metal subjected to a repetitive or fluctuating stress will fail
at a stress much lower than that required to cause fracture on a
single application of load. Failures occurring under conditions
of dynamic loading are called fatigue failures, presumably
because it is generally observed that these failures occur only
after a considerable period of service. Fatigue accounts for at
least 90 percent of all service failures due to mechanical
Fatigue occurs when a
material is subject to alternating or cyclic stresses, over a
long period of time. Examples of where fatigue may occur in a
marine diesel engine are: crankshafts, valve springs,
turbocharger blades, piston crowns, bottom end bolts, piston
skirts at the gudgeon pin boss and tie bolts.
Stresses can be applied
in three ways, torsionally, axially and by bending.
The symbol for
stress is the Greek letter sigma s
and the units are force/ unit area i.e N/m2 or psi
This is where the
material is twisted and untwisted along its axis. Any
rotating shaft driving a load will be subject to torsional
vibration at the natural frequency of the shaft. However
torsional vibration is most easily visualised in an engine
crankshaft where the compression and firing forces are
applied to the crankpin through the piston and con rod.
These forces vary according to angle of
thrust applied by the conrod and the cylinder firing
pressure but are greatest at about 10° either side of TDC.
crank also has to absorb the inertia loading due to the
conrods and pistons, which easily amounts to several tons on
This is where the
material is subject to tension or compression along its
axis. An example of this are the bottom end bolts on a four
The bolts and their nuts are subject to
tensile stress when tightened and additional varying tensile
stress during operation. The total stress level is high and
varies with time, giving rise to the risk of fatigue. The
connecting rod is in compression during the compression and
power strokes, but due to the inertia forces in the running gear
when the piston changes direction between the exhaust and inlet
strokes, the connecting rod is put into tension. This increases
the tension in the bottom end bolts, leading to cyclic
material is bent, the inside of the bend will be in
compression and the outside of the bend will be in tension.
This type of stress can be easily visualised in a piston
crown under the gas load and is compounded by the stresses
induced by the difference in temperature on the top surface
and the underside of the crown (thermal stressing).
occurs in crankshafts where the gas load on the piston is
bending the crankshaft. If the main bearings are of
different heights (i.e out of vertical alignment), then the
bending is increased.
There are three stress cycles with which loads may be applied to the component
under consideration. The simplest being the reversed stress cycle . This is
merely a sine wave where the maximum stress and minimum stress differ by a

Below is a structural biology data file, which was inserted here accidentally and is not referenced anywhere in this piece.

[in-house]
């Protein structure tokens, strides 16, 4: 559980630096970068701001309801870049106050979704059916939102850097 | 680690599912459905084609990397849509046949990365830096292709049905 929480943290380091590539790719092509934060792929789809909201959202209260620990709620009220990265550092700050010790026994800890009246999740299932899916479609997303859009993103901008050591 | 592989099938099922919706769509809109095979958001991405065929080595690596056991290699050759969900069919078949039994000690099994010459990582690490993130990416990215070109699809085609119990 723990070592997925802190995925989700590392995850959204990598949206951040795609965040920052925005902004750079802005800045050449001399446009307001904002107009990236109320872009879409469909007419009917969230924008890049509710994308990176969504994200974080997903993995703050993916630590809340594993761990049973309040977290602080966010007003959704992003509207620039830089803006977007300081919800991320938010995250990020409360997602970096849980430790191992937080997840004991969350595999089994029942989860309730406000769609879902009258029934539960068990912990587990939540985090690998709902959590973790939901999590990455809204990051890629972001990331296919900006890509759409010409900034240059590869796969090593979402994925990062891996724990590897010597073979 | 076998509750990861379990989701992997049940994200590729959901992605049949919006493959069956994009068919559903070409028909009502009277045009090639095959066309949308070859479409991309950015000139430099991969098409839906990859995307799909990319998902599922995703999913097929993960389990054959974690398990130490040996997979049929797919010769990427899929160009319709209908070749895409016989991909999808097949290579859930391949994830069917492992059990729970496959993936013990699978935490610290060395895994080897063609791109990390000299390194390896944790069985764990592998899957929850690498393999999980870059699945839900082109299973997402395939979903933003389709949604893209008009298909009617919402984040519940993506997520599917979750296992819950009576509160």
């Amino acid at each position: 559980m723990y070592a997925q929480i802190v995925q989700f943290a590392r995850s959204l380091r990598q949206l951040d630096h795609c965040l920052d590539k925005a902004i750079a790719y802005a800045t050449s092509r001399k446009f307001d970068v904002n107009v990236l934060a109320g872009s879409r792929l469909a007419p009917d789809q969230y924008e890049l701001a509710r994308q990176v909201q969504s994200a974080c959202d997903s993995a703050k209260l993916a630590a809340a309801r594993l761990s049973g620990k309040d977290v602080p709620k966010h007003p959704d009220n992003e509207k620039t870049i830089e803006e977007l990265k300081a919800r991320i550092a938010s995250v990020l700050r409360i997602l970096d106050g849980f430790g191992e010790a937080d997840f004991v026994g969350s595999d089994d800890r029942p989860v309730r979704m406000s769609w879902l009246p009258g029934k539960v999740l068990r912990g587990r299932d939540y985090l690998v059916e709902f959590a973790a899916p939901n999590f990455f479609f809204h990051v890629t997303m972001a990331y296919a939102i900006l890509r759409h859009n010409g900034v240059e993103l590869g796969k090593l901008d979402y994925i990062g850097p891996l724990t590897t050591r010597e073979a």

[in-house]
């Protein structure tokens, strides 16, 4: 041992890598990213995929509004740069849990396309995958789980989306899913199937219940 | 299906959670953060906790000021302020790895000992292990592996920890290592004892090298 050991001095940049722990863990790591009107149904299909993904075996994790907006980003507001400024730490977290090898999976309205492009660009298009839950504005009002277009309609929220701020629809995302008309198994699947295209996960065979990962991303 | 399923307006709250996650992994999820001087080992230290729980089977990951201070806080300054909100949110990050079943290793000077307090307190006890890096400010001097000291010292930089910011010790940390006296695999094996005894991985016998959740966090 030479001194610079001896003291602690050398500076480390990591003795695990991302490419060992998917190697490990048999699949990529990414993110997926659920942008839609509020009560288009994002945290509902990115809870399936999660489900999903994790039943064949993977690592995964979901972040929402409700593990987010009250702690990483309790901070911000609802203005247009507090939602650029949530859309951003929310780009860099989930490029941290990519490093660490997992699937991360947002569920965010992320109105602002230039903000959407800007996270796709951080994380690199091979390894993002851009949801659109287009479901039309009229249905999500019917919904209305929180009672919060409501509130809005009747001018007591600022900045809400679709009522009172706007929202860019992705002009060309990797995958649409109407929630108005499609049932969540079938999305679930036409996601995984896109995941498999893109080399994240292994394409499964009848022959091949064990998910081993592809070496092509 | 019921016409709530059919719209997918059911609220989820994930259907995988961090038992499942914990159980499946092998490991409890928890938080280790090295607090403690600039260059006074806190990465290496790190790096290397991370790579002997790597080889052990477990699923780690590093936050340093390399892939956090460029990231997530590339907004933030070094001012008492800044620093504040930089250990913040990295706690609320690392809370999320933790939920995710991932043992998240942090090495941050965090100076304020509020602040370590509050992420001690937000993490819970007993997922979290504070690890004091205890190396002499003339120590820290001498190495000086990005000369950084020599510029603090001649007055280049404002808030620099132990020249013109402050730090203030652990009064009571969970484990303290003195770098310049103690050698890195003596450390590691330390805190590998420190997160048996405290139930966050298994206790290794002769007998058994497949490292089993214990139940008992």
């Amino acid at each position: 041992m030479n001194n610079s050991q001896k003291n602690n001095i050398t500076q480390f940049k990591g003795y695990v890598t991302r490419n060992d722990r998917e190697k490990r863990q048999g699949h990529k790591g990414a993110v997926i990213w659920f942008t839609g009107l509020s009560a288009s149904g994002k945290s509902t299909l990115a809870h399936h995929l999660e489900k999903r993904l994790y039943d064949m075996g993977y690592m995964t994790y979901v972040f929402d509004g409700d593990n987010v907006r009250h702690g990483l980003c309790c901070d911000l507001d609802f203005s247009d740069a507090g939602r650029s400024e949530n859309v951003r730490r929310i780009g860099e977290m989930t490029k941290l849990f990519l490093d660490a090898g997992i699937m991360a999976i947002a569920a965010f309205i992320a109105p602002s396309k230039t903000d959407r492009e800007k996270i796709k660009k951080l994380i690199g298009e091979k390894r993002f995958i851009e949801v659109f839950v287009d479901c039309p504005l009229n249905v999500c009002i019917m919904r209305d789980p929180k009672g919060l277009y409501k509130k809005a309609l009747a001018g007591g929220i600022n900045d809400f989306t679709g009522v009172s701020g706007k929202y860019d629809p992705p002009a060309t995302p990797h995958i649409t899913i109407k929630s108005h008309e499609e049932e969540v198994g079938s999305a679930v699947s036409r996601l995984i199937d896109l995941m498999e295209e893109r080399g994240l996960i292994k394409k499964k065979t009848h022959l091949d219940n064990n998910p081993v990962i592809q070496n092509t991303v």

negative sign. An example of this type of stress cycle would be in an axle,
where every half turn or half period as in the case of the sine wave, the stress
on a point would be reversed. The most common type of cycle found in engineering
applications is where the maximum stress (smax)and
minimum stress (smin) are asymmetric (the
curve is a sine wave) not equal and opposite. This type of stress cycle is
repeated stress cycle. A final type of cycle mode is where stress and
frequency vary randomly. An example of this would be hull shocks, where
the frequency magnitude of the waves will produce varying
minimum and maximum stresses.
THE S-N CURVE
The S-N curve is just
a graph plotted of stress, S against the number of cycles N.
N is a logarithmic
scale i.e 105 cycles, 106 cycles 107
The line plotted for the particular material will indicate
how many stress reversals it can go through before it fails.
If the material is loaded below the fatigue limit, which in
the example shown is 14×103 psi (95×103
kN/m2) then it will not fail
regardless of the number of stress cycles.
Material such as aluminum, copper and magnesium do not show
a fatigue limit, therefore they will fail at any stress and
number of cycles. Other important terms are fatigue strength
and fatigue life. The stress at which failure occurs for a
given number of cycles is the fatigue strength. The number
of cycles required for a material to fail at a certain
stress is the fatigue life.
PROPAGATION AND FAILURE
Failure of a material due
to fatigue may be viewed on a microscopic level in three steps:
The initial crack occurs in this stage. The crack may be
caused by surface scratches caused by handling, or tooling of
the material; threads ( as in a screw or bolt), flaws in the
material, slip bands or dislocations intersecting the surface
as a result of previous cyclic loading or work hardening.
The crack continues to grow during this stage as a result of
continuously applied stresses
occurs when the material that has not been affected by the
crack cannot withstand the applied stress. This stage happens
Fatigue failure can
be identified by examining the fracture. A fatigue fracture
will have two distinct regions; One is smooth or burnished
as a result of the rubbing of the bottom and top of the
crack as it is growing. The second is granular, due to the
rapid failure of the material.
Other features of a
fatigue fracture are Beachmarks and Striations. Beachmarks,
or clamshell marks, may be seen in fatigue failures of
materials that are used for a period of time, allowed to
rest for an equivalent time period and the loaded again as
in factory usage. Striations which can be seen through a
microscope, are thought to be steps in crack propagation,
were the distance depends on the stress range. Beachmarks
may contain thousands of striations
Visible beachmarks on a
Magnification of fatigue
failure showing striations